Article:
Savings are great, some say
Affordability is something the students value.
Sean Ball, 35, of Hooksett estimates he’s saved as much as $15,000 through online studies.
Ball, who works for a bank, describes himself as a “hybrid student,” one taking some courses online, some on campus.
He is completing an accounting degree with an emphasis in forensic accounting.
His classmates are from throughout the country. One works for the Internal Revenue Service, another is a Navy investigator.
“If I went to a regular classroom, I wouldn’t have that diversity,” Ball said. “You connect with other people who have vastly different experience.”
The students don’t see an online degree as a disadvantage in the work world.
“I currently work with nurses, doctors, physician assistants,” Rice said. “They all say this is just a route people are taking.”
The age of the hiring employer may affect how an online degree is perceived, Ball said.
“For somebody a little younger in years, this is not as much of a big deal to them,” he said.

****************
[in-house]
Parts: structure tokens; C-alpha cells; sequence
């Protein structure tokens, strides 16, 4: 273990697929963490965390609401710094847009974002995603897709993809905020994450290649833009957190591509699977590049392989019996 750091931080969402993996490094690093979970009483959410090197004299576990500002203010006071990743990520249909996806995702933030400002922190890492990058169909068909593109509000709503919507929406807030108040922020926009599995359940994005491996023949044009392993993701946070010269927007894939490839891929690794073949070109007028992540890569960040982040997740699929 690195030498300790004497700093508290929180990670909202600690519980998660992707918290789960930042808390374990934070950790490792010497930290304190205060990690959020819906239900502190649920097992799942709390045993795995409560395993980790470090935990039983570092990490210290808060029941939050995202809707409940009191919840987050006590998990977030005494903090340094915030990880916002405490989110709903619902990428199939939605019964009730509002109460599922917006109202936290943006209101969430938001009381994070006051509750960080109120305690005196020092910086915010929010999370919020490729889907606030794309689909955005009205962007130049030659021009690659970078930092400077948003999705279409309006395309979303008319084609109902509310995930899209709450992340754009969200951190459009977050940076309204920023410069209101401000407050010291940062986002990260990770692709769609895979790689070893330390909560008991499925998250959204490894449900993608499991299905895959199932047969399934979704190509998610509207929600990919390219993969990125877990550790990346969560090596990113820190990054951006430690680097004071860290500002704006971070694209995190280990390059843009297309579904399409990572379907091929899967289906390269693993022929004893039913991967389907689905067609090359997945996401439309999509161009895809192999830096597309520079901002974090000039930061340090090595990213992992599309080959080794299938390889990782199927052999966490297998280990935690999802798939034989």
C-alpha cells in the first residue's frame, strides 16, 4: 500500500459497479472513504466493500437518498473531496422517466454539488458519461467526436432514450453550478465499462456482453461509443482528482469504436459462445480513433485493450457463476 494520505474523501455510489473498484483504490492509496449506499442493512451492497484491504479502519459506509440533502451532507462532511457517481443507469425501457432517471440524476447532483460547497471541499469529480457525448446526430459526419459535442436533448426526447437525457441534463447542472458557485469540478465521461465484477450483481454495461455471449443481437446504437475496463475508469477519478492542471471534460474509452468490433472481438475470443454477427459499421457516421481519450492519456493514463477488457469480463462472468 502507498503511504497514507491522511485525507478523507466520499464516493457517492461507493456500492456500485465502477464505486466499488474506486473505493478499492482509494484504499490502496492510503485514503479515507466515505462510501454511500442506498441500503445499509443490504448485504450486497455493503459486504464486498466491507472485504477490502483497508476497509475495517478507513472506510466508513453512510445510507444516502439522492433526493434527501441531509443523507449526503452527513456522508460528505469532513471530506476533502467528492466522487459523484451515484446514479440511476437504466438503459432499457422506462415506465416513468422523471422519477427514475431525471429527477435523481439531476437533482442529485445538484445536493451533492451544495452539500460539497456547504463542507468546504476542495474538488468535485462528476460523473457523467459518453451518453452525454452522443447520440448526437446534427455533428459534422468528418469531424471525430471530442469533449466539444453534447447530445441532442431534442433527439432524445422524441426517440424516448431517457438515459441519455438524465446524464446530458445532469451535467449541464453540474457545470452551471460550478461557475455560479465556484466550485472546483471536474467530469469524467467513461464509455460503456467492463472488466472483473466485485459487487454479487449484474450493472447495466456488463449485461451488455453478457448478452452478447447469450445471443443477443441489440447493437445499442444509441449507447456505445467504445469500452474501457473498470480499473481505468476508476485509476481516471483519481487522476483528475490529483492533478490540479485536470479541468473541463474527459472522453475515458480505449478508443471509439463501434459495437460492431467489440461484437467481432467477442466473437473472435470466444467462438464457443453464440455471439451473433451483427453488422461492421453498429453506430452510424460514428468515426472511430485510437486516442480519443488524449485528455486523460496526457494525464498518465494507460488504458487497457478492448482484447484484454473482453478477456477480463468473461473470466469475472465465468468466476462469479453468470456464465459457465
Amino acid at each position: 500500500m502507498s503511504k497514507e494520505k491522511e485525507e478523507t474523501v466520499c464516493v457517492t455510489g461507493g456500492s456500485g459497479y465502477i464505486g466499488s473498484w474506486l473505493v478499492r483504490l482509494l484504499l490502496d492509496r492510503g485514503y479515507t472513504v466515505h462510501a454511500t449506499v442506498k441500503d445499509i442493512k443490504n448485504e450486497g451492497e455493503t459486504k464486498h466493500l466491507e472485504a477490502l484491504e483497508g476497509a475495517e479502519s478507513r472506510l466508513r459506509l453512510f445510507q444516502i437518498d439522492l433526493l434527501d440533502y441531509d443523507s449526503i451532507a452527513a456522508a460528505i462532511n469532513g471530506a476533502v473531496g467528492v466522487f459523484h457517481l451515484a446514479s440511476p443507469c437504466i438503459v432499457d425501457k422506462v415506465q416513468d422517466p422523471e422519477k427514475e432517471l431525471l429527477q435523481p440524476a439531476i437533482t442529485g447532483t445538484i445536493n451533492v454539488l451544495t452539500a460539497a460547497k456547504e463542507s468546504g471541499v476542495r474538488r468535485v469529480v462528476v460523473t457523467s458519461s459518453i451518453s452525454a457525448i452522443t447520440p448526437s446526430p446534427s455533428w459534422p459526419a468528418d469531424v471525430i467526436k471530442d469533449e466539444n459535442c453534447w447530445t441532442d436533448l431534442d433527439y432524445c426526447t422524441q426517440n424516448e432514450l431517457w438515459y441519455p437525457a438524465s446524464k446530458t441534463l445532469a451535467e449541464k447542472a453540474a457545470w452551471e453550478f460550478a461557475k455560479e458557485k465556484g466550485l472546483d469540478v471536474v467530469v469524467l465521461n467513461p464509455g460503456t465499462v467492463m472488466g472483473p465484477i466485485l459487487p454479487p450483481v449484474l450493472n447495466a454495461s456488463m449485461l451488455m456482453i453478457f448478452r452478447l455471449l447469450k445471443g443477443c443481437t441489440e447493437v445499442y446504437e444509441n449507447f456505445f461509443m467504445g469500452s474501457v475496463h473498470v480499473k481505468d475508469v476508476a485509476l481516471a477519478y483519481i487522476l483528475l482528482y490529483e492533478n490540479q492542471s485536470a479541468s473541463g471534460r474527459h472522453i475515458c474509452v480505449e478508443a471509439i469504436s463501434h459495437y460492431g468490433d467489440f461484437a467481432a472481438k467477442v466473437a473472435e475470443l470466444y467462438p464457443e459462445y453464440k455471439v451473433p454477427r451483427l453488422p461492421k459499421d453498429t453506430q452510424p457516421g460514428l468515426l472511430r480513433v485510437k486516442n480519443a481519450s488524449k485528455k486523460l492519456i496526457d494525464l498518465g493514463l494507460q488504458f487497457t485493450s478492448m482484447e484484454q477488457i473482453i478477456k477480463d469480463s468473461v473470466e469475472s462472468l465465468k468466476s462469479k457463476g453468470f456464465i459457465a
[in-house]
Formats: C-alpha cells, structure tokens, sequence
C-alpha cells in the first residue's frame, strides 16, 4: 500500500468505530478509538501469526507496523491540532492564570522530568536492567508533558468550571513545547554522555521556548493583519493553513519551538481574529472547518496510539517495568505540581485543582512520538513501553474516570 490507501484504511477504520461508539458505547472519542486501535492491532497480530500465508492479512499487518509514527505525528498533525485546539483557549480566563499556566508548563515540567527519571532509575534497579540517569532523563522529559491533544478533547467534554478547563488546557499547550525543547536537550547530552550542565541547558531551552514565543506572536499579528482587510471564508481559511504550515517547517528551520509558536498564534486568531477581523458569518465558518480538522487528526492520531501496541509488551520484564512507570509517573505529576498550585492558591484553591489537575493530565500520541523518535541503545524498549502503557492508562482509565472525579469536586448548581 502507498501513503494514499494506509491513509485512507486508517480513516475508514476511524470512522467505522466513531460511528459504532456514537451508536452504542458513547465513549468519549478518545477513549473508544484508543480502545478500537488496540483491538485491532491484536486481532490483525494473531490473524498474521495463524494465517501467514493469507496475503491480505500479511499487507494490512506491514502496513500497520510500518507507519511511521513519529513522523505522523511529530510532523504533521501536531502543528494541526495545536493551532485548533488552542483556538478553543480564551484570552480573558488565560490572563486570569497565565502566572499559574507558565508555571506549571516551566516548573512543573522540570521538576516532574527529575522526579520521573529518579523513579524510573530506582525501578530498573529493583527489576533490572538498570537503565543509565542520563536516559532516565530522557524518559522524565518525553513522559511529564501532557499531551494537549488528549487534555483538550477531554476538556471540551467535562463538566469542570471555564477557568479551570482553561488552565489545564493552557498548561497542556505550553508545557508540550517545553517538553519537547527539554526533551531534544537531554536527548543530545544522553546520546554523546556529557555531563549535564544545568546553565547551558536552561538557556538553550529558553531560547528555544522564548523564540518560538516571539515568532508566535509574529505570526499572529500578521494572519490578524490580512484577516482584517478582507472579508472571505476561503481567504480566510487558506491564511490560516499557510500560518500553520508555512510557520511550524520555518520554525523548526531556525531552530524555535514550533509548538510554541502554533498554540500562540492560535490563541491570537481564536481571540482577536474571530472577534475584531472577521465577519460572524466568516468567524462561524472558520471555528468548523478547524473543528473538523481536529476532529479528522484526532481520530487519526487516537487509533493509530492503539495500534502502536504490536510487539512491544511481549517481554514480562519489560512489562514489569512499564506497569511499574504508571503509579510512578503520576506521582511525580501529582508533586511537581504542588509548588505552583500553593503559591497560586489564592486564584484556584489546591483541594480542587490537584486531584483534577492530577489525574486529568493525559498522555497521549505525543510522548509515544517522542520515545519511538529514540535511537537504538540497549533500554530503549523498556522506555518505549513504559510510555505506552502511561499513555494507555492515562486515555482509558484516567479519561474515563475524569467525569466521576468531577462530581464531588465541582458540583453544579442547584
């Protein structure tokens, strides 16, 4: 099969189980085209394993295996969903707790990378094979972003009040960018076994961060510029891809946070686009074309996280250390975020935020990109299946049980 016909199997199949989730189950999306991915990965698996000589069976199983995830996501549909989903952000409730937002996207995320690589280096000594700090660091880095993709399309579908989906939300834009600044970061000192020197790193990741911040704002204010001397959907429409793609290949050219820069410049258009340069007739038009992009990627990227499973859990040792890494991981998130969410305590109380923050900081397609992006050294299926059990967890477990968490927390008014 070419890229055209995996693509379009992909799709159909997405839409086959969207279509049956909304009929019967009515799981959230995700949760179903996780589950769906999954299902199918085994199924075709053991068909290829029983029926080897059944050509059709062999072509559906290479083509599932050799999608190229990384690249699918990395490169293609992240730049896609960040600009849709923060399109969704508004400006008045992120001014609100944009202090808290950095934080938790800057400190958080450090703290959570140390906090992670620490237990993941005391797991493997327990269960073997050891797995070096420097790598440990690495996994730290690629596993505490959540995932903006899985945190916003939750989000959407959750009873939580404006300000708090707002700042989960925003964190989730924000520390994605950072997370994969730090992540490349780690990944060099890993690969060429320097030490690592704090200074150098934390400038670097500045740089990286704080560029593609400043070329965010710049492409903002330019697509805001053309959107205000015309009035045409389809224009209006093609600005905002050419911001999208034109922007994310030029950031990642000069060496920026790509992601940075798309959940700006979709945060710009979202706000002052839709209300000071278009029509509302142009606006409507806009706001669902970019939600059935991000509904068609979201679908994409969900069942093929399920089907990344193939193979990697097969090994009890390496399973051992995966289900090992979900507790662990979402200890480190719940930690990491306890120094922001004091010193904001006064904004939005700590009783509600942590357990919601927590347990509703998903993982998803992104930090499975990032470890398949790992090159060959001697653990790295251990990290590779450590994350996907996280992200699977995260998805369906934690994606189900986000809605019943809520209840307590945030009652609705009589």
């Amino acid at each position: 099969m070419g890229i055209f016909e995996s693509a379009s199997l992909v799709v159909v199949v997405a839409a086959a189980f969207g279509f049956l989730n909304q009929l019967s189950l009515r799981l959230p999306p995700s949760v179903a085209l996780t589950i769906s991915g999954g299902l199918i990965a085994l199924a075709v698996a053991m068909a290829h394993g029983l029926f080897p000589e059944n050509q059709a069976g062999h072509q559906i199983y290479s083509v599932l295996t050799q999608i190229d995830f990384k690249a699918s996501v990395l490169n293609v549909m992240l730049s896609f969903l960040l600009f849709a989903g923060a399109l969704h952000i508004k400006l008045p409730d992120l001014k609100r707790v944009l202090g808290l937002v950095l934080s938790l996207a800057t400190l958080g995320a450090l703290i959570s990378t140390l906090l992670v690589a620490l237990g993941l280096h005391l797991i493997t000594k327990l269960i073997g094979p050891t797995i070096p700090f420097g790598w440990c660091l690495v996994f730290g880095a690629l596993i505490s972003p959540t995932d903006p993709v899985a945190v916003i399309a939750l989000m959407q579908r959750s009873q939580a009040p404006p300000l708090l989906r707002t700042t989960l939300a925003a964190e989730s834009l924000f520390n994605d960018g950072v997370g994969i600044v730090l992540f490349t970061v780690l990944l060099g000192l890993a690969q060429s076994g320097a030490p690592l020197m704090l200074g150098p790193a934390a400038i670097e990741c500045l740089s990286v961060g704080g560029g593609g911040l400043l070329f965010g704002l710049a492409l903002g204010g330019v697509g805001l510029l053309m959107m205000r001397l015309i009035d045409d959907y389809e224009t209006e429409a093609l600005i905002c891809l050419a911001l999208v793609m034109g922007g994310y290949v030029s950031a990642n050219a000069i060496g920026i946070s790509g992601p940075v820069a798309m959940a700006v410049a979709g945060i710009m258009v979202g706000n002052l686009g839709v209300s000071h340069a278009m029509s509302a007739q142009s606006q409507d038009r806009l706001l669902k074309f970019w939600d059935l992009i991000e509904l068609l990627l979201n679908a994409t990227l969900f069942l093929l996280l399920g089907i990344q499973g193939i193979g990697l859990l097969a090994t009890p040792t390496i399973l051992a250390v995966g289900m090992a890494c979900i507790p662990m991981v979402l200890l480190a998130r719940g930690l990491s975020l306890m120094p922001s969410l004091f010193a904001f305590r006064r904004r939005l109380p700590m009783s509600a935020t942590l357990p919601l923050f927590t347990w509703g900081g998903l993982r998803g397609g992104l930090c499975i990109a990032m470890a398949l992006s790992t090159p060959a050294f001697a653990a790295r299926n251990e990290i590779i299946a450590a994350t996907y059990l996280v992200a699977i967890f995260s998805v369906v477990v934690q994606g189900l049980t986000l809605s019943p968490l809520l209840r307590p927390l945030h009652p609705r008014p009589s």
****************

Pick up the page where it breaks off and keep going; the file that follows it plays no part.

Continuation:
His experience in the financial sector is that people doing the hiring have sometimes completed online programs themselves.
Michael McCutcheon, a Londonderry police sergeant, teaches justice studies online for SNHU.
McCutcheon sees employers as more accepting of an online degree.
“I think it has definitely changed,” McCutcheon said.
He compares it to online dating. Twenty years ago, people wouldn’t admit to online dating.
“Now, it’s normal,” McCutcheon said.
Everyone is just more comfortable with technology and more people are studying online, he said.
He said he has four police colleagues in Londonderry pursuing degrees in their spare time.
Online degrees well respected
Seldom do students tell SNHU that employers are skeptical about their degree.
“We rarely hear feedback from students that their degree is being looked at askance,” LeBlanc said.